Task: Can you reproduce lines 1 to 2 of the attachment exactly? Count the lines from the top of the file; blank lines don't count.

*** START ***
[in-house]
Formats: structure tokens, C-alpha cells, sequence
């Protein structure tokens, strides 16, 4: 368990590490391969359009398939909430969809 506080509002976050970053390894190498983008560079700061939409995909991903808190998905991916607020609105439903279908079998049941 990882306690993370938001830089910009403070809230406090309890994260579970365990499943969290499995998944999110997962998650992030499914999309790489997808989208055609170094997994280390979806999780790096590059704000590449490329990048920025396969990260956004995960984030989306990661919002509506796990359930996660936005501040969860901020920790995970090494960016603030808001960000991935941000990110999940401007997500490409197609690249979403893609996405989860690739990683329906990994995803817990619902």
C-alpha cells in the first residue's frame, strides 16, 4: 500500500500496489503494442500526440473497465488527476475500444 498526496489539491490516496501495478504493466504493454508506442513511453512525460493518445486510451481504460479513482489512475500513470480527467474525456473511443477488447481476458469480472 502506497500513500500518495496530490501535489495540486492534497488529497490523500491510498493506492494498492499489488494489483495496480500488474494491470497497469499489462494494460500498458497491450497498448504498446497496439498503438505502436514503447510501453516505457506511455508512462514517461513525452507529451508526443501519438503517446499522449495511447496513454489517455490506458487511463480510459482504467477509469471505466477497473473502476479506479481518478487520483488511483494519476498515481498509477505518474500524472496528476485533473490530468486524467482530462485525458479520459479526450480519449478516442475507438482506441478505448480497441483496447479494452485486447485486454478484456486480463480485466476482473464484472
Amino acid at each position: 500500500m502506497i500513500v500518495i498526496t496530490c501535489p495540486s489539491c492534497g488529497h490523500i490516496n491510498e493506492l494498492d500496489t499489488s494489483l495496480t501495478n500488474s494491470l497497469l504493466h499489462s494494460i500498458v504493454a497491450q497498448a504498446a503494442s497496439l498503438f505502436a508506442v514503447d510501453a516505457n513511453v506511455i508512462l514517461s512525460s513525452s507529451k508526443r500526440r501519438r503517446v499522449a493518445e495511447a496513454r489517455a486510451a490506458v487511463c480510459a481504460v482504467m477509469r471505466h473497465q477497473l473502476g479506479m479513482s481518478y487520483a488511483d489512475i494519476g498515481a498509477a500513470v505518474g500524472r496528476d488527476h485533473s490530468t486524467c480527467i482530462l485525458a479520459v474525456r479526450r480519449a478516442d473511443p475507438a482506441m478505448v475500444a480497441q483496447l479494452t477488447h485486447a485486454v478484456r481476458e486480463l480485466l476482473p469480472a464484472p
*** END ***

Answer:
[in-house]
Formats: structure tokens, C-alpha cells, sequence